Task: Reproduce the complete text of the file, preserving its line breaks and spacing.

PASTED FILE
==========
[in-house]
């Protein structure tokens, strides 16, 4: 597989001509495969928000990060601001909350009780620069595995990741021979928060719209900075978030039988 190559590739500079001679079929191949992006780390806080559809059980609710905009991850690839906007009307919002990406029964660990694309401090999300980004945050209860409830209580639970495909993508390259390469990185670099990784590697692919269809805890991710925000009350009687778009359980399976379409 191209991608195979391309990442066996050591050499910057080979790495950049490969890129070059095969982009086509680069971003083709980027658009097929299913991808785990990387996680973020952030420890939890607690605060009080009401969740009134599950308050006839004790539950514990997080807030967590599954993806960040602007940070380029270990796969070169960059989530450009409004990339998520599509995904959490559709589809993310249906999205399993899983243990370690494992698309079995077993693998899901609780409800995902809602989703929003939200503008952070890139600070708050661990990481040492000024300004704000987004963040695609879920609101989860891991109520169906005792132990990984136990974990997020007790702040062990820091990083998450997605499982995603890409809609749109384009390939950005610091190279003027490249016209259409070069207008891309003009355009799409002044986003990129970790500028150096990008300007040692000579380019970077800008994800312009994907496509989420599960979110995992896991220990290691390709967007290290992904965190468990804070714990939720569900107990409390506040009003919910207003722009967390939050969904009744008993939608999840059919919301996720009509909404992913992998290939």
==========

[in-house]
């Protein structure tokens, strides 16, 4: 597989001509495969928000990060601001909350009780620069595995990741021979928060719209900075978030039988 190559590739500079001679079929191949992006780390806080559809059980609710905009991850690839906007009307919002990406029964660990694309401090999300980004945050209860409830209580639970495909993508390259390469990185670099990784590697692919269809805890991710925000009350009687778009359980399976379409 191209991608195979391309990442066996050591050499910057080979790495950049490969890129070059095969982009086509680069971003083709980027658009097929299913991808785990990387996680973020952030420890939890607690605060009080009401969740009134599950308050006839004790539950514990997080807030967590599954993806960040602007940070380029270990796969070169960059989530450009409004990339998520599509995904959490559709589809993310249906999205399993899983243990370690494992698309079995077993693998899901609780409800995902809602989703929003939200503008952070890139600070708050661990990481040492000024300004704000987004963040695609879920609101989860891991109520169906005792132990990984136990974990997020007790702040062990820091990083998450997605499982995603890409809609749109384009390939950005610091190279003027490249016209259409070069207008891309003009355009799409002044986003990129970790500028150096990008300007040692000579380019970077800008994800312009994907496509989420599960979110995992896991220990290691390709967007290290992904965190468990804070714990939720569900107990409390506040009003919910207003722009967390939050969904009744008993939608999840059919919301996720009509909404992913992998290939």